Oversight and Homeland Security Committees Discussed Next Steps for Government and Private Tech Following SolarWinds Breach

Feb 26, 2021
Press Release

Washington D.C. (Feb. 26, 2021)—Today, Rep. Carolyn B. Maloney, Chairwoman of the Committee on Oversight and Reform, and Rep. Bennie G. Thompson, Chairman of the Committee on Homeland Security, held a joint hearing examining recent cybersecurity incidents affecting government and private sector networks, including the supply chain attack targeting SolarWinds Orion Software and other cyberattacks. 

 

At the start of today’s hearing, Chairwoman Maloney released a 23-page presentation from former SolarWinds employee Ian Thornton-Trump, highlighting the need for private sector accountability for their role in the attack.

  

Members heard testimony from Sudhakar Ramakrishna, President and Chief Executive Officer of SolarWinds Corporation;  Kevin B. Thompson, Former Chief Executive Officer of SolarWinds Corporation;  Kevin Mandia, Chief Executive Officer of FireEye, Inc.;  and Brad Smith, President of Microsoft Corporation.

 

Members and witnesses discussed the urgent need to improve cybersecurity in both the private and public sector, including the need for increased information-sharing with the private sector, new reporting requirements on cyber threat indicators or instructions, and common-sense procurement rules that do not harm the U.S. Government. 

 

  • Chairwoman Maloney announced that the Oversight Committee will examine procurement in light of the SolarWinds attack, noting:  “We must demand better cybersecurity practices from our suppliers, as well as increased information-sharing with the private sector.”

 

  • Chairman Thompson made the point that:  “Our collective failure to make cybersecurity a central component of our national security – and invest in it accordingly – contributed to the success of the campaign and the difficulty we face in understanding its impact.”

 

  • As FireEye CEO Kevin Mandia emphasized to Rep. Norton, we still don't know the scope of the attack—and we may never know.  It will take time to see the full scope of the attack.  As he stated, “The bottom line:  We may never know the full range and extent of damage, and we may never know the full range and extent as to how the stolen information is benefitting an adversary.”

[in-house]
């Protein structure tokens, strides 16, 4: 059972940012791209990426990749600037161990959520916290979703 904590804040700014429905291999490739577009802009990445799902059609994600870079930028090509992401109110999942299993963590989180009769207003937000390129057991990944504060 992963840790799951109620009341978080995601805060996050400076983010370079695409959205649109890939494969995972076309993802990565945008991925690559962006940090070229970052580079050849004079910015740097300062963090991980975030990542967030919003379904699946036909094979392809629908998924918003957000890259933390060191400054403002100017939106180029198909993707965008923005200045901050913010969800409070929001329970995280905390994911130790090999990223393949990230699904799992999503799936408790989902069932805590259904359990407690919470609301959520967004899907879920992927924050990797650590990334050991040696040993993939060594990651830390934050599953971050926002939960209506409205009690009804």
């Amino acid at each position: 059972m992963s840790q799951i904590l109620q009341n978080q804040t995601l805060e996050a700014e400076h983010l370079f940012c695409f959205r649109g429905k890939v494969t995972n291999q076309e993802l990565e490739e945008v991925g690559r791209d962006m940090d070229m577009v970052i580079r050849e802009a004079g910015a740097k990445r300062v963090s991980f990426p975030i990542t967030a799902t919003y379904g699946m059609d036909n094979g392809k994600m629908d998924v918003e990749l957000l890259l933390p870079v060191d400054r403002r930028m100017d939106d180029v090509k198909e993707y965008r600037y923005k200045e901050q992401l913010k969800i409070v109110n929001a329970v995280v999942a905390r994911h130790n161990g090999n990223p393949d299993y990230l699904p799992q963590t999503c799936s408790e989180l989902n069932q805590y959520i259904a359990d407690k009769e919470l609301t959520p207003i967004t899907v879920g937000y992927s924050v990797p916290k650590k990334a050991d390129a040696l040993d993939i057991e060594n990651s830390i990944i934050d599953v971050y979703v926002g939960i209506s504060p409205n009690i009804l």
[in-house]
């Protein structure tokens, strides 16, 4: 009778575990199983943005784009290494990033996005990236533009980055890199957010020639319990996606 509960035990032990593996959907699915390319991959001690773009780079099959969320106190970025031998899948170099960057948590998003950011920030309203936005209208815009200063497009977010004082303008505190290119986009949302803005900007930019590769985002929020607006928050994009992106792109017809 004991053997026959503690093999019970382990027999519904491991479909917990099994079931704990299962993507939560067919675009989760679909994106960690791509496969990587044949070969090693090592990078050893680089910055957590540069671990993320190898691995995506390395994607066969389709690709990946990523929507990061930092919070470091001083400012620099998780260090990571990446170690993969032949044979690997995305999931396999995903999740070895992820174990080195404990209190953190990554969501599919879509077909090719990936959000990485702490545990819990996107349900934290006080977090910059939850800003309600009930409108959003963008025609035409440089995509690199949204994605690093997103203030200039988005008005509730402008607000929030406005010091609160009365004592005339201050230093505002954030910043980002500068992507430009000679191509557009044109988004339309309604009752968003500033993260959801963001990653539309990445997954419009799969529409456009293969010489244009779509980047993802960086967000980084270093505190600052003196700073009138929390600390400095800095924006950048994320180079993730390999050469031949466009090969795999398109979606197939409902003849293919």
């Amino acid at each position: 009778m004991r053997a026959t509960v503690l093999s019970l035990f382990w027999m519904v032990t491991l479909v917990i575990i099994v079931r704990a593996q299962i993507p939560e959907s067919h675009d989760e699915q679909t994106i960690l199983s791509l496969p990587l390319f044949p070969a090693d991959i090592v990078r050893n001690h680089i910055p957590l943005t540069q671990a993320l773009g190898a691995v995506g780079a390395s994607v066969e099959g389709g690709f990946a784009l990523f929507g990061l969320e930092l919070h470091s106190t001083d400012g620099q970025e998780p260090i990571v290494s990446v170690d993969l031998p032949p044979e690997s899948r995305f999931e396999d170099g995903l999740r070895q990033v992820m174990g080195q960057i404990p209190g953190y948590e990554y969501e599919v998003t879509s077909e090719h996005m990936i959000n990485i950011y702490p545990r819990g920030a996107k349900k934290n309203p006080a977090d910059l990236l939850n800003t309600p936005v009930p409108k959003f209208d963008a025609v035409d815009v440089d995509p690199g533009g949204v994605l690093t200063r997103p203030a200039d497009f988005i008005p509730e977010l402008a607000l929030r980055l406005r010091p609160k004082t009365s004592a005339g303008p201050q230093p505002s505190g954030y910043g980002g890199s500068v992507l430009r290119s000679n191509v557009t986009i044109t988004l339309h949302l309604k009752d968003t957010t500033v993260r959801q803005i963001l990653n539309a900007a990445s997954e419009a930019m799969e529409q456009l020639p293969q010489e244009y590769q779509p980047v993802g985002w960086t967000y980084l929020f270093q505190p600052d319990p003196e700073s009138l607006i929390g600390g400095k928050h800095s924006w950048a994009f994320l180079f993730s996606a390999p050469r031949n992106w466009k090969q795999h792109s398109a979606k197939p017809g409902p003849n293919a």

• Rep. Rashida Tlaib questioned SolarWinds executives about former employees who described the company’s lax security practices, stating that “they viewed a major breach as inevitable.”  Rep. Tlaib asked SolarWinds executives about an incident reported in the press that some of SolarWinds’ servers were protected with passwords such as “solarwinds123”. Mr. Thompson testified: “that related to a mistake an intern made, and they violated our password policies.”  He added that the intern had posted the password in an internal account.  “As soon as it was identified and brought to the attention of my security team, they took that down.”   

 

  • When asked by Rep. Katie Porter about the same incident, Mr. Ramakrishna testified:  “I believe that was a password that an intern used on one of his…servers back in 2017 which was reported to our security team and it was immediately removed.” 

 

  • Rep. Torres and our witnesses discussed what the federal government could do to detect breaches, including the importance of private-public partnership to protect critical infrastructure.  As Mr. Mandia stated, “all the fingerprints of this attack were inside the nation.  So you have to expect that the government’s going to detect some things, the private sector’s going to detect some things,” so one entity needs to be able to connect all the threads.

 

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117th Congress